Israeli-Egyptian diplomatic crisis avoided
Israel warns Assad against allowing Iran to establish itself in SyriaIsrael recently sent a warning to Syrian President Bashar al-Assad amid the reports about Iran being allowed to establish a military presence in Syria. In the message, Israel clarified that by allowing Iran to establish a stronghold in Syria, Assad would be putting himself at risk.
A few days after the summit in Sochi regarding Syria’s future, Israel sent a warning to Syrian President Bashar al-Assad regarding his relationship with Tehran. In the warning, Jerusalem cautioned Assad that allowing Iranian forces to establish a stronghold in Syria would be a dangerous move.
Channel 2 News’ Ehud Yaari reported that the message was delivered by a third party on behalf of Israeli Prime Minister Benjamin Netanyahu. The warning stated that Israel would change its policy of not intervening in the internal crisis in Syria if need be.
At last week’s Sochi summit, Russian President Vladimir Putin, Turkish President Recep Tayyip Erdoğan and Iranian President Hassan Rouhani discussed Syria’s future. Rouhani explained that foreign forces that were officially invited to the country by Assad need to remain in Syria. Iran is not just interested in strengthening the Hezbollah and Shi’ite forces in the region but also in building weapons factories. In addition, Tehran would like to establish naval and air force bases in the Arab country.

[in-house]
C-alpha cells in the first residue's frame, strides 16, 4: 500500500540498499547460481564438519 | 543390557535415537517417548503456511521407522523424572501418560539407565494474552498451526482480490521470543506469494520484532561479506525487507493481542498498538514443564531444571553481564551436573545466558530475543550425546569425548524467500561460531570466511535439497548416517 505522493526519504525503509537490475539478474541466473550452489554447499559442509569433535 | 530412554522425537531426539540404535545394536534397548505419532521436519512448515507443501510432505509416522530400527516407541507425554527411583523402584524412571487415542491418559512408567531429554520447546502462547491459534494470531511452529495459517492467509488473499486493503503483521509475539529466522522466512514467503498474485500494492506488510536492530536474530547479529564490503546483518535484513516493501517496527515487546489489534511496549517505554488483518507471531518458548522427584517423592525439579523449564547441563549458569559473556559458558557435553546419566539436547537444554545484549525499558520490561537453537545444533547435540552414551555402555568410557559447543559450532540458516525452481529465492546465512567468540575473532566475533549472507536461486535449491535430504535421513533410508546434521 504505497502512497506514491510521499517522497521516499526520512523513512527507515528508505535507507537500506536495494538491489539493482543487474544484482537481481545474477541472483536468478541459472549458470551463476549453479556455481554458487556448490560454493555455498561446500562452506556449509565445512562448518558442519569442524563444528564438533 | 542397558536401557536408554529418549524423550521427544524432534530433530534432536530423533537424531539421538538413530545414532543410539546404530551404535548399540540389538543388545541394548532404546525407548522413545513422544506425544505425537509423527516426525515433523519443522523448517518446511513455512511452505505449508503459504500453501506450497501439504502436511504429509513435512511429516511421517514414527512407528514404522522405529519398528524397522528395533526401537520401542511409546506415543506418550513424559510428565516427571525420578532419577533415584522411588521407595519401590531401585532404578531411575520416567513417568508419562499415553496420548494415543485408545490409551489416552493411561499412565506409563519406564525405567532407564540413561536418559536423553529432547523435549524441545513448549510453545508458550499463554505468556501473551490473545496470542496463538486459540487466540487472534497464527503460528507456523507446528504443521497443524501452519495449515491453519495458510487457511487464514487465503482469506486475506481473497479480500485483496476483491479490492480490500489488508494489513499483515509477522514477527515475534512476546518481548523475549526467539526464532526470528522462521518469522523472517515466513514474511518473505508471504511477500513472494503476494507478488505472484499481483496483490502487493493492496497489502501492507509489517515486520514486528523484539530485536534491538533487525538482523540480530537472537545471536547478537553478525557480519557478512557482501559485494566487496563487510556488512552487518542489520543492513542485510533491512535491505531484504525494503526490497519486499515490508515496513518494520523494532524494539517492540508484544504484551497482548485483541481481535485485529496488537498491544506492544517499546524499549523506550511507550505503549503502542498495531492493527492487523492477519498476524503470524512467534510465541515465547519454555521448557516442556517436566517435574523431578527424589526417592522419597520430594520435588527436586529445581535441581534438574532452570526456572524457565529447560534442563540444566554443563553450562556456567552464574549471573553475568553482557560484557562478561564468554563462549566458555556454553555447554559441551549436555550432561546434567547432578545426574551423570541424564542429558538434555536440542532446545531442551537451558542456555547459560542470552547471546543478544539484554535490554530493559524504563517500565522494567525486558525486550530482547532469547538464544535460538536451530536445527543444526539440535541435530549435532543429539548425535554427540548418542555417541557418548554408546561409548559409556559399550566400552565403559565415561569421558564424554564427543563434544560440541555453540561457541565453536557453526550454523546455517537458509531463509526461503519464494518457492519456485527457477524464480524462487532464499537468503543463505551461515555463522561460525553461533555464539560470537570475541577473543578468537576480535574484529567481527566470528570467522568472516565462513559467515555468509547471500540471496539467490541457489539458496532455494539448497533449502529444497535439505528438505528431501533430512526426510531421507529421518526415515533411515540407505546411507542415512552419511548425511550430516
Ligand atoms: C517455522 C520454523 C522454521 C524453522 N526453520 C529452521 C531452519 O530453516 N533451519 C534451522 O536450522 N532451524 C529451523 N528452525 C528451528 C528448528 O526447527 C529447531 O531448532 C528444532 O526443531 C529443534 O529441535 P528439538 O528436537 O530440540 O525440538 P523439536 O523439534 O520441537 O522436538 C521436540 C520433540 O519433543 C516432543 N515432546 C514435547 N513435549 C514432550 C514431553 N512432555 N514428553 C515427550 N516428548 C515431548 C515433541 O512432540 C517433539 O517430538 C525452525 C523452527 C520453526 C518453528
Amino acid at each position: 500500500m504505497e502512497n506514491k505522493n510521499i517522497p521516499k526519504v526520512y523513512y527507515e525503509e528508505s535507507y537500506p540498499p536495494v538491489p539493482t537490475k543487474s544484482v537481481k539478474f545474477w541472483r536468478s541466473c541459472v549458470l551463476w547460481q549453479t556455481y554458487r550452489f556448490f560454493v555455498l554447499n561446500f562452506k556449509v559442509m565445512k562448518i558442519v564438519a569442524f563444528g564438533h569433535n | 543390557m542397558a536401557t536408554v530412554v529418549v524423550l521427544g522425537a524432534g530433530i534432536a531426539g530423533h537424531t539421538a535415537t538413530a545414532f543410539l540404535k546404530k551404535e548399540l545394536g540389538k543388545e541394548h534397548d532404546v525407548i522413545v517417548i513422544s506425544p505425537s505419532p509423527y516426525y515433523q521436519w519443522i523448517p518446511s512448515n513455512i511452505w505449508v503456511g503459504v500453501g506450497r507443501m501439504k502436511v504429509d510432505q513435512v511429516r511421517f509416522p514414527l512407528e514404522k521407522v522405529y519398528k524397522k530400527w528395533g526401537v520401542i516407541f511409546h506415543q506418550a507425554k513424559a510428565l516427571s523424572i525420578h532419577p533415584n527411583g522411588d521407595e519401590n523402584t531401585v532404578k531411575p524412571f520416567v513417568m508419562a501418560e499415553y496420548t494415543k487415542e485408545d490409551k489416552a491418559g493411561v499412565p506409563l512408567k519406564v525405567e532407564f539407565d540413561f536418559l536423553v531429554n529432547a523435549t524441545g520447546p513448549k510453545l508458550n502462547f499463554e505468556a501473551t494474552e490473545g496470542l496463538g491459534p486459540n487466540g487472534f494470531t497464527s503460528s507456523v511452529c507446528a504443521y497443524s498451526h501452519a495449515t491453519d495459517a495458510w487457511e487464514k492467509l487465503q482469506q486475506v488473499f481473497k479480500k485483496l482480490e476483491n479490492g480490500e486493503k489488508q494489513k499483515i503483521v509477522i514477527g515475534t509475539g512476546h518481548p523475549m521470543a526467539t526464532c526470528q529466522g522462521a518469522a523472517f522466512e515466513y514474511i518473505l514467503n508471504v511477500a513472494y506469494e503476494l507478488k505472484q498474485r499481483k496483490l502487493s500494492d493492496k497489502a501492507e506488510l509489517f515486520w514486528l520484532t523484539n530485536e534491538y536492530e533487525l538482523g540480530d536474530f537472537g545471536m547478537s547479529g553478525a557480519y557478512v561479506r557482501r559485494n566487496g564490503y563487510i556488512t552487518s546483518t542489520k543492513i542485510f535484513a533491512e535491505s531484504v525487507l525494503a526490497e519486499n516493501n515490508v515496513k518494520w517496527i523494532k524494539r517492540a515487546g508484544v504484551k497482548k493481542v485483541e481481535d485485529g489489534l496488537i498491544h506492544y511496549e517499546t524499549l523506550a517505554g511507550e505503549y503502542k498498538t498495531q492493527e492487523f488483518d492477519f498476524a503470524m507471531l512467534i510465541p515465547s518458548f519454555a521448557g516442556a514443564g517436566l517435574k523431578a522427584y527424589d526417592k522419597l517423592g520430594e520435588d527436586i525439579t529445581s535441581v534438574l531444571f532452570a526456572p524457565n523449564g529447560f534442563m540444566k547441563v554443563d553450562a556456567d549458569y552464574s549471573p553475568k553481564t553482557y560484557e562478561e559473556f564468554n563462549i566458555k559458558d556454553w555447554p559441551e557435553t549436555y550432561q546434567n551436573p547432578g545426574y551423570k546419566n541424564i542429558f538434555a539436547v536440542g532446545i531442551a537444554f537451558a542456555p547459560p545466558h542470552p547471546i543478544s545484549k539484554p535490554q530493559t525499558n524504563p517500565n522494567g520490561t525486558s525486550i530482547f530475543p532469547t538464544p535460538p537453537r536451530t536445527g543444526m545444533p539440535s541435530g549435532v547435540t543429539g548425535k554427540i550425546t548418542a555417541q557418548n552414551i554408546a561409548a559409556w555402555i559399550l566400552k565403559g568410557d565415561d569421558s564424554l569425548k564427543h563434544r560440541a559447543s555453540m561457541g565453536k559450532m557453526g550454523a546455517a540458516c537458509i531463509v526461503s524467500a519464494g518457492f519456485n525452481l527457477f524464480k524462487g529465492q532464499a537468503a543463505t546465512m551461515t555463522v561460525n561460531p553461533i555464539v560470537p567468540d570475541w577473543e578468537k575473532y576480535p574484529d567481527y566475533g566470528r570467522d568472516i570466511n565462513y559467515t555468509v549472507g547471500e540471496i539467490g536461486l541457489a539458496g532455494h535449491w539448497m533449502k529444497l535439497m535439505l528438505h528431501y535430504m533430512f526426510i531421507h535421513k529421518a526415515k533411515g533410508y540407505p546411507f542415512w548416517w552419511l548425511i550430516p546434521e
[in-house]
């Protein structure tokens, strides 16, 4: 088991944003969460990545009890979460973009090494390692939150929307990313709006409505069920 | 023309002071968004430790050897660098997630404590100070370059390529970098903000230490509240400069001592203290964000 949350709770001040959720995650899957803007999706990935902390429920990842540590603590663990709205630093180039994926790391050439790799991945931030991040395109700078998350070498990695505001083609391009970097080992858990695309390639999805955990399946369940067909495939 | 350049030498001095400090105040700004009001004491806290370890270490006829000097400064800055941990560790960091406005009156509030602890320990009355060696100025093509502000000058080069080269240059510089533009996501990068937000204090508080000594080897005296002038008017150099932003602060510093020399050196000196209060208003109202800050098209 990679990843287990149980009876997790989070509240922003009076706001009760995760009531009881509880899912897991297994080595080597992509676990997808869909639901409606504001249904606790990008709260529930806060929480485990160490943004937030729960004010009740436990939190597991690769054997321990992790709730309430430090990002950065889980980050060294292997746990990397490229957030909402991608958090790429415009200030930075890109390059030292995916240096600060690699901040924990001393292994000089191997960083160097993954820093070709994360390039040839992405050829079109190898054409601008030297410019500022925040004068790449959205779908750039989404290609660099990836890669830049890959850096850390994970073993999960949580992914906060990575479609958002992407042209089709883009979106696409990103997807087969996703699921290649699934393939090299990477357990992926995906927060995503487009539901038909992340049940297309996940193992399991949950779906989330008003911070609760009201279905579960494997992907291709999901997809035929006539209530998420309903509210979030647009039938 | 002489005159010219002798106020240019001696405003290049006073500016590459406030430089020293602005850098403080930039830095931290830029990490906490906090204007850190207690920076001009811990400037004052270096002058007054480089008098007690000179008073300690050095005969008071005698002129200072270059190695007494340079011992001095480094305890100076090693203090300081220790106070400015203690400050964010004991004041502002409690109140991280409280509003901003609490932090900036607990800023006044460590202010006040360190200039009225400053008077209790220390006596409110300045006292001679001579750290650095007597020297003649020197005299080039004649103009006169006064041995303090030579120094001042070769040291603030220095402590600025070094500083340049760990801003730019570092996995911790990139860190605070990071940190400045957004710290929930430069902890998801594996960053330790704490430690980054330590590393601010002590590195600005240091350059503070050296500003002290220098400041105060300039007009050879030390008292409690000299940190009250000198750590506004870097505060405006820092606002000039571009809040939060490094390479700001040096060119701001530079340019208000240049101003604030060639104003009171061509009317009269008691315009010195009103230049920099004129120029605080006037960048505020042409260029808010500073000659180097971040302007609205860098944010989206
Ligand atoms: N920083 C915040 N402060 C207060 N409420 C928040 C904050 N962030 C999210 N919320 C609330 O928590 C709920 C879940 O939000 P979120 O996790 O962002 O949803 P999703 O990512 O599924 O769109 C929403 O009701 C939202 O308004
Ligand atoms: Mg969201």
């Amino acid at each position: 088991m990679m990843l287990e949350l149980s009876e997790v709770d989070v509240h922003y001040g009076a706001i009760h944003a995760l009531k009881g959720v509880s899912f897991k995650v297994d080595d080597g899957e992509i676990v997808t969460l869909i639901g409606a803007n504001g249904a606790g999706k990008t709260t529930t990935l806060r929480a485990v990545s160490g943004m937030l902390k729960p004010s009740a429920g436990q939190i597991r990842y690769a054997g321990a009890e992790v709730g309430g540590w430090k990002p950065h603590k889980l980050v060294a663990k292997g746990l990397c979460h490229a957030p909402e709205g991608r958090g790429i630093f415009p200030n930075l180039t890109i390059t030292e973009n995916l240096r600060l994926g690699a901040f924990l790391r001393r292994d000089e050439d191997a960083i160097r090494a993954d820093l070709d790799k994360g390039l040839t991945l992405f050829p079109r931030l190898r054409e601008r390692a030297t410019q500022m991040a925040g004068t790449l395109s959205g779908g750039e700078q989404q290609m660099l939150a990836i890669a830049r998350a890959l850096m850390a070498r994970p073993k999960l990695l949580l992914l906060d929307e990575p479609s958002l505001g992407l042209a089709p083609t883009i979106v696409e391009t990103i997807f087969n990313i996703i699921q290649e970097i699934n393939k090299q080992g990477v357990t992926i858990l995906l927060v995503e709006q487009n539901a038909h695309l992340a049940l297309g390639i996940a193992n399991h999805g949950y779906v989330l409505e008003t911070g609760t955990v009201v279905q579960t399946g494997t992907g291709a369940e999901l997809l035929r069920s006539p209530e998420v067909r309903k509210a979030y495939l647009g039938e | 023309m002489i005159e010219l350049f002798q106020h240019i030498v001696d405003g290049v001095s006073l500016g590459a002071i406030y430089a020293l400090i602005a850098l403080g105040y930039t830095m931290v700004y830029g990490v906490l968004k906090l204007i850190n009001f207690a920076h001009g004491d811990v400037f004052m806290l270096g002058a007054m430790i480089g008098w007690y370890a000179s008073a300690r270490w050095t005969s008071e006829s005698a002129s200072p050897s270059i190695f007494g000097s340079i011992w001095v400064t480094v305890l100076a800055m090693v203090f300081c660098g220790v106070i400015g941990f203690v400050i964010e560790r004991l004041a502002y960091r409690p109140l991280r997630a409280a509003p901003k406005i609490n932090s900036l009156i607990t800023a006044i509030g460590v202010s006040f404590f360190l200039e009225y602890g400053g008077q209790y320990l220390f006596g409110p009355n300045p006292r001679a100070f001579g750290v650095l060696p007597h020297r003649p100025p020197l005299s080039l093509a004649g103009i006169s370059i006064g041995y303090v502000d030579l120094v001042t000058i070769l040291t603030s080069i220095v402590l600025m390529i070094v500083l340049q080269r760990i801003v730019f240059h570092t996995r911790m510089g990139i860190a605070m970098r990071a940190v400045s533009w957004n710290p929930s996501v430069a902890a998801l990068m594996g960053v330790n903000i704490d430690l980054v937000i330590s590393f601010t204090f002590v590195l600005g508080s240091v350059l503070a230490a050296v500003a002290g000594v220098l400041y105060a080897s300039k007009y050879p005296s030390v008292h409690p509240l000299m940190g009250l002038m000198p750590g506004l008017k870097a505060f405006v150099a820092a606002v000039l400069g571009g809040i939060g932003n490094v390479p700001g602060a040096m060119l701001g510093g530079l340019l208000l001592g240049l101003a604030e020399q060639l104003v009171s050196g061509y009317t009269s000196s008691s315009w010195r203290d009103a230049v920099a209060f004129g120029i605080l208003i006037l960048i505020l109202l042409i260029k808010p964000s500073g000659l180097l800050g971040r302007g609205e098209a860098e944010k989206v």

On Tuesday, Netanyahu spoke with Putin over the phone about the situation in Syria and Israel’s concerns. During the conversation, Netanyahu reiterated his firm opposition to Iran’s attempts to establish its presence in Syria. The Russian news agency RT reported that the call was initiated by Netanyahu.
Meanwhile, Hossein Salami, deputy head of Iran’s Islamic Revolutionary Guards Corps, sent a fierce warning to the European Union member states on Saturday. “If we feel that Europe is a threat, we will increase the range of our ballistic missiles,” Salami said, according to the Fars news agency.
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